Regional Gardening Reports :: National Gardening Association

Southern California Coastal & Inland Valleys

April, 2006
Regional Report

Plant Warm-Weather Veggies

Now's the time to sow or transplant vegetables and fruits that prefer very warm weather to mature. These include beans, corn, cucumbers, eggplants, melons, peppers, pumpkins, and squash. They will do better when they have consistently warm soil and air temperatures. Planting them into the soil when air temperatures are still cool results in growth stress, which is difficult for the plants to overcome. Peppers, especially, will just sulk if their roots are chilled, and they won't recuperate quickly. Best to just wait till the soil has warmed before planting them.

Dealing With Tomato Hornworms

If hornworms have plagued your tomatoes in the past, consider planting cherry tomatoes. Their thicker skins and higher alkaloid content seem to repel the worms. Adult hornworms are the larval form of large, fast-flying, mottled gray or brown moths that will hover near tubular flowers at dusk later this summer. As you work your soil prior to planting, destroy the pupae -- the hard, brown, 2-inch, spindle-shaped cases with a handle that are buried 3 to 4 inches underground.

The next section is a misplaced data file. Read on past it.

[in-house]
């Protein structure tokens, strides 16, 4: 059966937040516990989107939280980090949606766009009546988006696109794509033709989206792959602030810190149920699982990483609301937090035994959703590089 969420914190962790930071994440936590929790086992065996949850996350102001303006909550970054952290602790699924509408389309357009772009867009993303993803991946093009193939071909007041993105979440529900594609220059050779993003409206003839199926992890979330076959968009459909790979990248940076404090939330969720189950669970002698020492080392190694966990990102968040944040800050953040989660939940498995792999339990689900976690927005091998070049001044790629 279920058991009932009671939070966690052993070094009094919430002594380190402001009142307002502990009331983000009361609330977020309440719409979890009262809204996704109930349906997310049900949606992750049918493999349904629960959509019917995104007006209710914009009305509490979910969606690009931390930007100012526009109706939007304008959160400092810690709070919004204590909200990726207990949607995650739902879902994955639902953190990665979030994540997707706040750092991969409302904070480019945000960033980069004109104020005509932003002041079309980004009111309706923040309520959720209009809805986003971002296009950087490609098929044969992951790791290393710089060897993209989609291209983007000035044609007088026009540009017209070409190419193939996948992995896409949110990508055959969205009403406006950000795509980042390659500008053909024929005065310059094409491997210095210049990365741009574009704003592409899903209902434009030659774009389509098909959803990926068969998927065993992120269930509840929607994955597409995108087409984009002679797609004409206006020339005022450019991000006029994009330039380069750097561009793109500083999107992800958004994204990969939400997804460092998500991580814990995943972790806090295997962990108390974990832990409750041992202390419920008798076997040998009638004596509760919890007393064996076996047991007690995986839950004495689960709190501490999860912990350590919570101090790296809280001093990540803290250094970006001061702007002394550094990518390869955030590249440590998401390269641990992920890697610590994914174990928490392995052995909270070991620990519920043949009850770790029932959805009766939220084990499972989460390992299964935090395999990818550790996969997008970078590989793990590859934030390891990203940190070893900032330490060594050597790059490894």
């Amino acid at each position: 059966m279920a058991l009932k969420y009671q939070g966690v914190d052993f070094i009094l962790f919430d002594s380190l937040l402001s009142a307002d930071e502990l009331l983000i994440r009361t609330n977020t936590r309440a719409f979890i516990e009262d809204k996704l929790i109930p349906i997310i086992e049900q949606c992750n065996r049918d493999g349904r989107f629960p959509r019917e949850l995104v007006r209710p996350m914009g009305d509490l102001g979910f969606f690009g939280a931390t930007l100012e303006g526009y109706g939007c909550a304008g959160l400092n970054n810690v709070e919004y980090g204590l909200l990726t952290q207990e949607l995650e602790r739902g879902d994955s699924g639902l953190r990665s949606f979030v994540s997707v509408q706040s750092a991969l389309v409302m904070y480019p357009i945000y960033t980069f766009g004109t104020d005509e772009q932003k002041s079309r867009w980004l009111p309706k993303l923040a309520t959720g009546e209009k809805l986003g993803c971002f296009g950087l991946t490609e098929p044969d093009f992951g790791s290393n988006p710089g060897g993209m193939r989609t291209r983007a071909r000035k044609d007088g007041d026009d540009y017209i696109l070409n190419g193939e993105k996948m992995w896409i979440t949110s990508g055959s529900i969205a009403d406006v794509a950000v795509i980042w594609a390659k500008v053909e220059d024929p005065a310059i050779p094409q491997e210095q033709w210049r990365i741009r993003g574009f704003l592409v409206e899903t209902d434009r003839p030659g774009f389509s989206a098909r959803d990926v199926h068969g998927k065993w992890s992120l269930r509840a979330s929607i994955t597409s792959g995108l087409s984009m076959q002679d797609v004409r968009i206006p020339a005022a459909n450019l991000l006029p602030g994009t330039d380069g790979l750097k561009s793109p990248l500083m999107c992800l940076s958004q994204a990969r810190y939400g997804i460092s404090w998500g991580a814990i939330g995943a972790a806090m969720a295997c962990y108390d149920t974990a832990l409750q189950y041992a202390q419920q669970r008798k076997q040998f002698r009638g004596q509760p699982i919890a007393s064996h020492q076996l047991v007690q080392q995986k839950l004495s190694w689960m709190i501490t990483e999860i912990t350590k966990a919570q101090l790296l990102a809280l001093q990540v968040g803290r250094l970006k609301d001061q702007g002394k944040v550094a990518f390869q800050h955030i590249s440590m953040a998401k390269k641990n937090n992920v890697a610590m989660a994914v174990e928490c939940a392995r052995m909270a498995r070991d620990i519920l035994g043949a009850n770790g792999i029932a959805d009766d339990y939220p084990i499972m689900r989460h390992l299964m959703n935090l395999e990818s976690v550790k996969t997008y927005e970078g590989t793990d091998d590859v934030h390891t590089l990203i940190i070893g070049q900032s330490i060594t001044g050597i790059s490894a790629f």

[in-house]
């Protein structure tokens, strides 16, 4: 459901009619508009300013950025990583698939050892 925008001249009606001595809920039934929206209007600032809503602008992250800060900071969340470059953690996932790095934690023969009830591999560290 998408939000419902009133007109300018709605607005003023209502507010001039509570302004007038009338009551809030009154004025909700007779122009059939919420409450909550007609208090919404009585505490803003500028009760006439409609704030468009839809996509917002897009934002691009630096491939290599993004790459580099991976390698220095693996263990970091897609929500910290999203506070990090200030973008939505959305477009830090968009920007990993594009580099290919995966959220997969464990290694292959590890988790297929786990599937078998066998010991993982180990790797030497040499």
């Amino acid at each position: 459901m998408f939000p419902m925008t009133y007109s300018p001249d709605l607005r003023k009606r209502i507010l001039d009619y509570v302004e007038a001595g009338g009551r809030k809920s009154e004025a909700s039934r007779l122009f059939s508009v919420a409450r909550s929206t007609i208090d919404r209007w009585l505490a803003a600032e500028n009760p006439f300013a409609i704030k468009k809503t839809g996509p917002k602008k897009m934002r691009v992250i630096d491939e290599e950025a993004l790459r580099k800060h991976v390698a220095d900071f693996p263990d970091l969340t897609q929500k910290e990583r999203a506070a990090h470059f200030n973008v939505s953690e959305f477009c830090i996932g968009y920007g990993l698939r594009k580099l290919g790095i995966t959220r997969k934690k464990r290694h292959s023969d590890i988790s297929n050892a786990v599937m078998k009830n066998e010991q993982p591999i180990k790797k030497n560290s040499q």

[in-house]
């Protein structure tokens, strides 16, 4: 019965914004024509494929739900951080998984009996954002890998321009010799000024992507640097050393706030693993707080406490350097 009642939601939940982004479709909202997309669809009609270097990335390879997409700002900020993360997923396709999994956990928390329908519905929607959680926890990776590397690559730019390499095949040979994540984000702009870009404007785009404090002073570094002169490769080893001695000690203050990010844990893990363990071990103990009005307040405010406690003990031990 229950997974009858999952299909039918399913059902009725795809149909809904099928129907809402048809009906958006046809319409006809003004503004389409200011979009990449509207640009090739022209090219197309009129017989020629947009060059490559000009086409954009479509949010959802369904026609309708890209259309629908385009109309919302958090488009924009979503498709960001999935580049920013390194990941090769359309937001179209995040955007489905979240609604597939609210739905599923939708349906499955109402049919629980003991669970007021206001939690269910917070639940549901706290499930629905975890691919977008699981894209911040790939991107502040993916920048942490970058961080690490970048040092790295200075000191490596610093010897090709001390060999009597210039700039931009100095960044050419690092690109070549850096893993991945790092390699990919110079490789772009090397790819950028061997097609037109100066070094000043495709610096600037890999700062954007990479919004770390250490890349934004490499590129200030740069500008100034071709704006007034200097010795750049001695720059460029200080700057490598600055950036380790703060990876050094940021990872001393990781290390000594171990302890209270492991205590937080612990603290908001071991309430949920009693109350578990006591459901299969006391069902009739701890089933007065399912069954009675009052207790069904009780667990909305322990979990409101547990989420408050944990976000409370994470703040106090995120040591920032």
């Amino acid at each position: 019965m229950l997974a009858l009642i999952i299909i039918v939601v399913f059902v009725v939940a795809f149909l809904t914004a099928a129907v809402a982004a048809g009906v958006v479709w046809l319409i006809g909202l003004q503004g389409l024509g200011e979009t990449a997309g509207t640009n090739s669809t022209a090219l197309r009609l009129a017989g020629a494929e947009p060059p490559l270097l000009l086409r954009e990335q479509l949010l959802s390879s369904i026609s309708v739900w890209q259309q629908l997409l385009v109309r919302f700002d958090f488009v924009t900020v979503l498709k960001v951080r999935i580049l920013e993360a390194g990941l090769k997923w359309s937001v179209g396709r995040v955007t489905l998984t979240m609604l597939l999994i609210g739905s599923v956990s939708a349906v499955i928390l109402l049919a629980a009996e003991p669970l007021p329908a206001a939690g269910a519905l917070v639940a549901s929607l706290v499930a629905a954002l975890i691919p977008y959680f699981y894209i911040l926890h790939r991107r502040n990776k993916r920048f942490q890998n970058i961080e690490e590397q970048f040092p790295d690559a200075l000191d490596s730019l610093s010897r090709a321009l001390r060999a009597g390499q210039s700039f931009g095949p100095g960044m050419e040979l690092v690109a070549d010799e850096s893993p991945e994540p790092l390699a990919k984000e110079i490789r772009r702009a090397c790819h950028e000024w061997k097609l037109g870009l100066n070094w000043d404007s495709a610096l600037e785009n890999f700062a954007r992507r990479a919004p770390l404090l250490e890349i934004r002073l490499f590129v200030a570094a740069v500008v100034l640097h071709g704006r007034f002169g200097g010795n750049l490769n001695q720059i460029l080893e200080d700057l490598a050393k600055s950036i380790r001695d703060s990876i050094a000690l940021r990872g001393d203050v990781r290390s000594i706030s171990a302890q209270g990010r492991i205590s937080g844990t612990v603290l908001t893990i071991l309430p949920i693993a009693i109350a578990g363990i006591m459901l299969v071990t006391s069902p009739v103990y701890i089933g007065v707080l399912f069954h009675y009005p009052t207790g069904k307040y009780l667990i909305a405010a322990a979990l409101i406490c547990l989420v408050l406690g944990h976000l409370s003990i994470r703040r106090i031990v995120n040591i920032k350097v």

Give Veggies Slow Food

Fertilize vegetables with manure tea or fish emulsion when they are transplanted and every six weeks throughout the season for gradual and gentle feeding.

Plant Summer Bulbs

Plant summer-blooming bulbs, corms, and tubers, including acidanthera, agapanthus, tuberous begonias, caladiums, calla lilies, canna lilies, dahlias, daylilies, gladiolus, iris, ixia, lilies, montbretias, tigridias, tuberoses, and watsonias. Place a tablespoon of a balanced fertilizer, such as 10-10-10, a full inch beneath each bulb to keep the bulb developing.

Pinch for Fullness

For bushier plants with more blooms, pinch new growth of begonias, chrysanthemums, marguerite daisies, dianthus, fuchsias, geraniums, Swedish ivies, wandering jews, iceplants, lavender, peperomias, philodendrons, pilea, and sedums. Root these cuttings for new plants. Pinch bloomed-out branches throughout the summer to keep plants looking neat, and to encourage them to put out new buds.


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